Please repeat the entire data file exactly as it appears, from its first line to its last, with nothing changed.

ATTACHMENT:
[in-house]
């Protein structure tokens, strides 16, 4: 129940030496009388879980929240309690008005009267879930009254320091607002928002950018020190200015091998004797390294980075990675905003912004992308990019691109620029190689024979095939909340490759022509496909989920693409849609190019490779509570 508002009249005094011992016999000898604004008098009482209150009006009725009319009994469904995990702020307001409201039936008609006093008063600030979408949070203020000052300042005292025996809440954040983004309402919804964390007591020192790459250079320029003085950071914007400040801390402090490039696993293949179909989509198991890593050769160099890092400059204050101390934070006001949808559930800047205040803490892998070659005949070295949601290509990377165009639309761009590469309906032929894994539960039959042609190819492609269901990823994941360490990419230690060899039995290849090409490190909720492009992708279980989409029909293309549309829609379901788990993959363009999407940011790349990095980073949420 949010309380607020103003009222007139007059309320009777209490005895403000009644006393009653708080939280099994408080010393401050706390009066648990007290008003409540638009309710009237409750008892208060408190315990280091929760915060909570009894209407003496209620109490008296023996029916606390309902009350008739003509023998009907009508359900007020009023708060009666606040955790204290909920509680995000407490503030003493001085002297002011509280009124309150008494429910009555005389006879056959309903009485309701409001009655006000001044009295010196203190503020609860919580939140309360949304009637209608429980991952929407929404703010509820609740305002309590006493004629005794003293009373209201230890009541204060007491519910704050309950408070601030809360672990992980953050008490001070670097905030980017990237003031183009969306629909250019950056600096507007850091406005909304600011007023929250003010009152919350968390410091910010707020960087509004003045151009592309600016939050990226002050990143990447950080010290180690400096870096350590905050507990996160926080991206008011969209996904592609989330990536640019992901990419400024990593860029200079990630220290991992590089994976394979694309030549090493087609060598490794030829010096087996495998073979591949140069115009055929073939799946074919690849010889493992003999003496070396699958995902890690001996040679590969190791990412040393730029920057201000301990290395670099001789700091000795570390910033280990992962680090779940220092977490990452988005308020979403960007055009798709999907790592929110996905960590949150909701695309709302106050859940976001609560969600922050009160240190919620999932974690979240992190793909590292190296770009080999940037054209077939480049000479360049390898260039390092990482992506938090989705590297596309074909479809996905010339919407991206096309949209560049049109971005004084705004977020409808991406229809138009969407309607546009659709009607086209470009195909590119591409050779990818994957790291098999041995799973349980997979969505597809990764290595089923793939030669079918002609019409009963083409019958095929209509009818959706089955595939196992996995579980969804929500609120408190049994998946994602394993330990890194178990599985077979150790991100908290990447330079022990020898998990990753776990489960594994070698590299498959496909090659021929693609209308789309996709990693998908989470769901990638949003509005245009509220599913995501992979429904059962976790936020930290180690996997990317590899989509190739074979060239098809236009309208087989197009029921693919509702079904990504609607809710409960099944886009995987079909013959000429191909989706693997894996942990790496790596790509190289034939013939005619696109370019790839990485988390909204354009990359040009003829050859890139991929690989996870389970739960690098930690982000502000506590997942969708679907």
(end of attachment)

[in-house]
């Protein structure tokens, strides 16, 4: 129940030496009388879980929240309690008005009267879930009254320091607002928002950018020190200015091998004797390294980075990675905003912004992308990019691109620029190689024979095939909340490759022509496909989920693409849609190019490779509570 508002009249005094011992016999000898604004008098009482209150009006009725009319009994469904995990702020307001409201039936008609006093008063600030979408949070203020000052300042005292025996809440954040983004309402919804964390007591020192790459250079320029003085950071914007400040801390402090490039696993293949179909989509198991890593050769160099890092400059204050101390934070006001949808559930800047205040803490892998070659005949070295949601290509990377165009639309761009590469309906032929894994539960039959042609190819492609269901990823994941360490990419230690060899039995290849090409490190909720492009992708279980989409029909293309549309829609379901788990993959363009999407940011790349990095980073949420 949010309380607020103003009222007139007059309320009777209490005895403000009644006393009653708080939280099994408080010393401050706390009066648990007290008003409540638009309710009237409750008892208060408190315990280091929760915060909570009894209407003496209620109490008296023996029916606390309902009350008739003509023998009907009508359900007020009023708060009666606040955790204290909920509680995000407490503030003493001085002297002011509280009124309150008494429910009555005389006879056959309903009485309701409001009655006000001044009295010196203190503020609860919580939140309360949304009637209608429980991952929407929404703010509820609740305002309590006493004629005794003293009373209201230890009541204060007491519910704050309950408070601030809360672990992980953050008490001070670097905030980017990237003031183009969306629909250019950056600096507007850091406005909304600011007023929250003010009152919350968390410091910010707020960087509004003045151009592309600016939050990226002050990143990447950080010290180690400096870096350590905050507990996160926080991206008011969209996904592609989330990536640019992901990419400024990593860029200079990630220290991992590089994976394979694309030549090493087609060598490794030829010096087996495998073979591949140069115009055929073939799946074919690849010889493992003999003496070396699958995902890690001996040679590969190791990412040393730029920057201000301990290395670099001789700091000795570390910033280990992962680090779940220092977490990452988005308020979403960007055009798709999907790592929110996905960590949150909701695309709302106050859940976001609560969600922050009160240190919620999932974690979240992190793909590292190296770009080999940037054209077939480049000479360049390898260039390092990482992506938090989705590297596309074909479809996905010339919407991206096309949209560049049109971005004084705004977020409808991406229809138009969407309607546009659709009607086209470009195909590119591409050779990818994957790291098999041995799973349980997979969505597809990764290595089923793939030669079918002609019409009963083409019958095929209509009818959706089955595939196992996995579980969804929500609120408190049994998946994602394993330990890194178990599985077979150790991100908290990447330079022990020898998990990753776990489960594994070698590299498959496909090659021929693609209308789309996709990693998908989470769901990638949003509005245009509220599913995501992979429904059962976790936020930290180690996997990317590899989509190739074979060239098809236009309208087989197009029921693919509702079904990504609607809710409960099944886009995987079909013959000429191909989706693997894996942990790496790596790509190289034939013939005619696109370019790839990485988390909204354009990359040009003829050859890139991929690989996870389970739960690098930690982000502000506590997942969708679907």